If Michael D wants a second term then he must fight for it
The President has lived up to expectations but for the sake of our young people he can't have a free pass for seven more years, writes Kevin Doyle
In his inauguration speech Michael D Higgins set a series of notional targets for his presidency.
He talked about wanting to be a president who gave inspiration to people, who encouraged inclusiveness and who promoted Ireland abroad.
The former Labour Party minister said things like: "The circumstances that have impelled - and that continue to impel - many citizens to seek employment and a better life elsewhere, are not ordained by some mysterious hand of fate.
"They challenge our capacity to create a sustainable and prosperous economy and an inspiring model of the good society. We, in our time, must address the real circumstances that generate involuntary emigration, and resolve that in the years ahead we will strive with all our energy and intellect, with mind and heart to create an Ireland which our young people do not feel they have to leave and to which our emigrants, or their children, may wish, in time, to return to work and live in dignity and prosperity."
That was 2011 when the Troika were kings and any faith people still had in our political system was blind.
Seven years on and immigration now exceeds emigration, the State's books are balanced and seven out of 10 jobs lost during the crash have been restored.
Of course as President, Michael D Higgins (pictured inset) can't claim credit for the political decisions that have gotten us this far - but he did help set the tone for recovery.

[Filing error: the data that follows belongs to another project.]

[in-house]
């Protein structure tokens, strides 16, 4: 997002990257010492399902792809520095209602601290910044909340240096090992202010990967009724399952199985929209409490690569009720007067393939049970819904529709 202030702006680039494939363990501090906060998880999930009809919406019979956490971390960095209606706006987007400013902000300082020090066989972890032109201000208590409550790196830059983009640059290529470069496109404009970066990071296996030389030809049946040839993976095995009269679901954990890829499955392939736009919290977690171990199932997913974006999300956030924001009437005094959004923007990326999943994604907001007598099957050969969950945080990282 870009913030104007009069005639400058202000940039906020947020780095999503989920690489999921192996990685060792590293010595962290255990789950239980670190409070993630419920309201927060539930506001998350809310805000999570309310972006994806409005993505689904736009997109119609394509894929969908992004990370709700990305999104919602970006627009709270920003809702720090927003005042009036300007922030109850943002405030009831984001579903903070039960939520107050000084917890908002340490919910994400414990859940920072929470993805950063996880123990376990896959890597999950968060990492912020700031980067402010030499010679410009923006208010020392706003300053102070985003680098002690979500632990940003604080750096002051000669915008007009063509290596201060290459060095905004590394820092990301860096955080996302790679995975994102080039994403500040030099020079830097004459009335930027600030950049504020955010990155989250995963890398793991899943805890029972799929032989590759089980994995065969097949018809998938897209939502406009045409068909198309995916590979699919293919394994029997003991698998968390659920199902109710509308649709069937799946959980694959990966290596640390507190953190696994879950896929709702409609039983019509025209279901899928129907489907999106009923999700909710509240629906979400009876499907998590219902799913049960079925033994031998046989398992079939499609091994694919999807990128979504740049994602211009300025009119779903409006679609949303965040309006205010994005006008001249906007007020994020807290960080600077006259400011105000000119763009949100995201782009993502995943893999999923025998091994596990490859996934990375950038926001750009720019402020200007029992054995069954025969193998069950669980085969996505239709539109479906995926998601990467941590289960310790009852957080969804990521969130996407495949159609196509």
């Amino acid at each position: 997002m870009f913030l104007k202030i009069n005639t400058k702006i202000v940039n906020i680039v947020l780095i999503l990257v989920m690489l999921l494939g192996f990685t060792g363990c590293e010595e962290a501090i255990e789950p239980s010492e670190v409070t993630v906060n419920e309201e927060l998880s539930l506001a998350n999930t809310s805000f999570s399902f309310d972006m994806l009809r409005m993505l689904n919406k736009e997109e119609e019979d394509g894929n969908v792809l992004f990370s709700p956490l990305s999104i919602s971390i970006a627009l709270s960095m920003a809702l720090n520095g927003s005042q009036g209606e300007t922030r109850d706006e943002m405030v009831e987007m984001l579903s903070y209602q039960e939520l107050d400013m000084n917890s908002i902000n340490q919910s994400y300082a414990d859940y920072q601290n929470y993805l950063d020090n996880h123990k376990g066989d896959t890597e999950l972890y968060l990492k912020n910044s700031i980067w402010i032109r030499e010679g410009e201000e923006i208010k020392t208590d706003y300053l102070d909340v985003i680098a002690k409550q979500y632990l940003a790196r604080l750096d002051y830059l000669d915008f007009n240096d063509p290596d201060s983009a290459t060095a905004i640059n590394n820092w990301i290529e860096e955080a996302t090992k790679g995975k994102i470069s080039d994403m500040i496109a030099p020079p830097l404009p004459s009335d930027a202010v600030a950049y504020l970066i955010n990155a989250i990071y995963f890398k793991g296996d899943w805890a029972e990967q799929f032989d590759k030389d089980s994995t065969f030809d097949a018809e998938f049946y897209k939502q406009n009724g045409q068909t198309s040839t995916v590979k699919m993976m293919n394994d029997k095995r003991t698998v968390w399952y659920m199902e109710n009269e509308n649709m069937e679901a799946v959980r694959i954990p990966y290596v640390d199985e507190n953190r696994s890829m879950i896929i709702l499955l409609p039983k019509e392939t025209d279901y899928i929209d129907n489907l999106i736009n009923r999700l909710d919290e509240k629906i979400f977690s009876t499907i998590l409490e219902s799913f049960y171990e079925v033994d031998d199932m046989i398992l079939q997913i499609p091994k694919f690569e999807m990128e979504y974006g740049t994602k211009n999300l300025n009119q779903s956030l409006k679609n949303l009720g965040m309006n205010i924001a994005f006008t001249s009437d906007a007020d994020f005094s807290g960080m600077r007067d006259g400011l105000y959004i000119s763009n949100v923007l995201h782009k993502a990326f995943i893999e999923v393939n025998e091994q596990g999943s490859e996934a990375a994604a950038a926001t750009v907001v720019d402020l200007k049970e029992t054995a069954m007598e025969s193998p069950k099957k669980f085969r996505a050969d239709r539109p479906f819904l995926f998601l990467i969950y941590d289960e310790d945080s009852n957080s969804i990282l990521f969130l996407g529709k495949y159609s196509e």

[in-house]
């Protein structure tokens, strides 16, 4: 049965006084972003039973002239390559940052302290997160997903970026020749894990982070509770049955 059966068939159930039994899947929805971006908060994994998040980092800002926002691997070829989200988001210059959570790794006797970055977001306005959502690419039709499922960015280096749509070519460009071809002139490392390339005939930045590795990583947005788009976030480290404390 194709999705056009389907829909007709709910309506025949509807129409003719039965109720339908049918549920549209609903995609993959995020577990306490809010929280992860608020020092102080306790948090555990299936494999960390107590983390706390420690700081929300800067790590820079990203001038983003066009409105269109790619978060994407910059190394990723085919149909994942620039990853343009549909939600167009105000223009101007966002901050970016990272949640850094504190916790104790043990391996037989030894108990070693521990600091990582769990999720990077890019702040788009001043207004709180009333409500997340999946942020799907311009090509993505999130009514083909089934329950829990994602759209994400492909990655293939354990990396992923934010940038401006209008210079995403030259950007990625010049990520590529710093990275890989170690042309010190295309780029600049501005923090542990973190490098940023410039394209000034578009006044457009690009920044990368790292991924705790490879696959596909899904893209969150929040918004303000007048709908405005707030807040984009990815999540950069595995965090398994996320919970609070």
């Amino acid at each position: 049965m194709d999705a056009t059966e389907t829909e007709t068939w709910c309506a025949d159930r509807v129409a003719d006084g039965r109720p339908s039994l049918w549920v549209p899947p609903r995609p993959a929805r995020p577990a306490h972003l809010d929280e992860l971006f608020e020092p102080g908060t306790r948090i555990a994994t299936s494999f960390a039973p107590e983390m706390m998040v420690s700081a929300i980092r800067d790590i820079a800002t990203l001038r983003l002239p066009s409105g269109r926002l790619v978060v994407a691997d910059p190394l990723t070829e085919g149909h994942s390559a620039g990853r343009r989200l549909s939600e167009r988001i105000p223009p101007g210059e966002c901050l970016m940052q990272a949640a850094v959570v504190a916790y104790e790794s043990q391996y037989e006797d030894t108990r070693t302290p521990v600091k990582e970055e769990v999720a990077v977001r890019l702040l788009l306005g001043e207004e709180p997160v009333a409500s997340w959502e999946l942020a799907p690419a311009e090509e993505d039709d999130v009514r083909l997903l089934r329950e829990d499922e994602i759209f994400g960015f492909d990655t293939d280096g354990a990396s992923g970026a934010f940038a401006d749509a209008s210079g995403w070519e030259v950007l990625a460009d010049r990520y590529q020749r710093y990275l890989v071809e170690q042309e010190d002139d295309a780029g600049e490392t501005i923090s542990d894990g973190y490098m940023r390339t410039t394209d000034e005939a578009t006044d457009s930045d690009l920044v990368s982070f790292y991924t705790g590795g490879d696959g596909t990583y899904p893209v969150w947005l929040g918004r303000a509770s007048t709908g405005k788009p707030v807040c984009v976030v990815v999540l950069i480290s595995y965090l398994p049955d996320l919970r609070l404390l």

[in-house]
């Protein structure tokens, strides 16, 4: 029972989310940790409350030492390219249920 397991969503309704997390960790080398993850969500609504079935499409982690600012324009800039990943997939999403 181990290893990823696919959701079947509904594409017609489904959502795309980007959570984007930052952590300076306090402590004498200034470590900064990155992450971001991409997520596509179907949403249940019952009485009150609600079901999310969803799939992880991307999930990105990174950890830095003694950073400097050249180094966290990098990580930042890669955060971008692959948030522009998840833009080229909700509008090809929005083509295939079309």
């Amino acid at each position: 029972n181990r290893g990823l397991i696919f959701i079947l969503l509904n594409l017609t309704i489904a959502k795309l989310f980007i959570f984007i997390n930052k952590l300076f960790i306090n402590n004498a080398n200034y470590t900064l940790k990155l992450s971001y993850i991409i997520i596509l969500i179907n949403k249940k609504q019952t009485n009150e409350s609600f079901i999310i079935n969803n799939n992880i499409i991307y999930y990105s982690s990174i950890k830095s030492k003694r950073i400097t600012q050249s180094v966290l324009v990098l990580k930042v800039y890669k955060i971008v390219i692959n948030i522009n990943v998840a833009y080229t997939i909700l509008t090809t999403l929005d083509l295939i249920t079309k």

He has spoken out repeatedly about the need for social awareness, for camaraderie and a sense of the greater good.
Individualism has been "one of the great intellectual pitfalls of our times", he told an audience in Scotland in 2016.
So even the most critical of analysts must admit that Mr Higgins has achieved many of the aims he set out in his first speech as head of State.
Mr Higgins's rise to high office came after a vicious 'survival of the fittest' campaign.
Sean Gallagher was the runaway favourite until RTE's 'Tweetgate' took him down. Martin McGuinness came third despite being confronted on the trail by families of IRA victims.
David Norris was embroiled in various scandals and Mary Davis became known as the 'Quango Queen'. Fine Gael's Gay Mitchell bombed, and Dana stunned the country with a statement at the end of a TV debate announcing that her family was subject to "malicious" and "false" accusations.
To describe the campaign as bonkers would be putting it mildly, but at the end Michael D Higgins got 701,101 first preference votes, almost 200,000 more than Mr Gallagher.
And at this juncture it's hard to imagine that many of those voters regret their decision.
Mr Higgins has spoken elegantly about the values of being Irish, represented us on the global scene and been entertaining all the way. But he told us this was for seven years - and that's why we must have a presidential election next October. Political sources believe Mr Higgins has become comfortable in the surroundings of the Phoenix Park but is cautious about subjecting himself to another gruelling campaign.